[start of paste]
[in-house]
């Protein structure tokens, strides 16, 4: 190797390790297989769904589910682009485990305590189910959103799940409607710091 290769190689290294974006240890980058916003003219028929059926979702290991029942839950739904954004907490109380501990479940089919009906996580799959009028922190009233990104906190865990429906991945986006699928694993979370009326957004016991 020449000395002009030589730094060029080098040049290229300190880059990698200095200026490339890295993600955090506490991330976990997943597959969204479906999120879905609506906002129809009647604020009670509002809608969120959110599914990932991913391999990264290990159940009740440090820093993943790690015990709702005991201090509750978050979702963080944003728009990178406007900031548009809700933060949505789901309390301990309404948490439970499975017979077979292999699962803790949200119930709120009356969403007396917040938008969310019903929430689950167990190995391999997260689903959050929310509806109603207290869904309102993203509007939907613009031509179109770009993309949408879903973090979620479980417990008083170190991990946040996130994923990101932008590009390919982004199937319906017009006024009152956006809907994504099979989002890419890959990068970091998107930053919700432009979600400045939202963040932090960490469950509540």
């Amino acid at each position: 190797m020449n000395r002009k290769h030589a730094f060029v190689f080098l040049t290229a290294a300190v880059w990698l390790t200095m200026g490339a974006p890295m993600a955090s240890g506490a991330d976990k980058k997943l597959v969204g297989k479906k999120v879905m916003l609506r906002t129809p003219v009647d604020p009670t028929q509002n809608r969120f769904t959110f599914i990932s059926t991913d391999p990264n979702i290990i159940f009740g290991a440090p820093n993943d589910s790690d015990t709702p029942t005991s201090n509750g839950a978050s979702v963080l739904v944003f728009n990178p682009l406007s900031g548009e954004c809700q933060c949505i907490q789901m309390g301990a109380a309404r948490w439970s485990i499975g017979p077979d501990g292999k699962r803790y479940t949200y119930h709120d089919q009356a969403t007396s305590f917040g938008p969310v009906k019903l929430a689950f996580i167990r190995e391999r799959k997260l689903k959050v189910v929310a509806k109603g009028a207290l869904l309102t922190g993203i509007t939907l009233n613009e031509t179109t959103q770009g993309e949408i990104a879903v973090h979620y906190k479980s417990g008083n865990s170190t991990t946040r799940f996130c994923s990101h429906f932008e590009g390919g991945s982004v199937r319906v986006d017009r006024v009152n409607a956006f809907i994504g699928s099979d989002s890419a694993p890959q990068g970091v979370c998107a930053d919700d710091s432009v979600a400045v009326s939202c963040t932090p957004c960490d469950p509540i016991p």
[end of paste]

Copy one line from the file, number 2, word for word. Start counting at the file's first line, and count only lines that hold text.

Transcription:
């Protein structure tokens, strides 16, 4: 190797390790297989769904589910682009485990305590189910959103799940409607710091 290769190689290294974006240890980058916003003219028929059926979702290991029942839950739904954004907490109380501990479940089919009906996580799959009028922190009233990104906190865990429906991945986006699928694993979370009326957004016991 020449000395002009030589730094060029080098040049290229300190880059990698200095200026490339890295993600955090506490991330976990997943597959969204479906999120879905609506906002129809009647604020009670509002809608969120959110599914990932991913391999990264290990159940009740440090820093993943790690015990709702005991201090509750978050979702963080944003728009990178406007900031548009809700933060949505789901309390301990309404948490439970499975017979077979292999699962803790949200119930709120009356969403007396917040938008969310019903929430689950167990190995391999997260689903959050929310509806109603207290869904309102993203509007939907613009031509179109770009993309949408879903973090979620479980417990008083170190991990946040996130994923990101932008590009390919982004199937319906017009006024009152956006809907994504099979989002890419890959990068970091998107930053919700432009979600400045939202963040932090960490469950509540």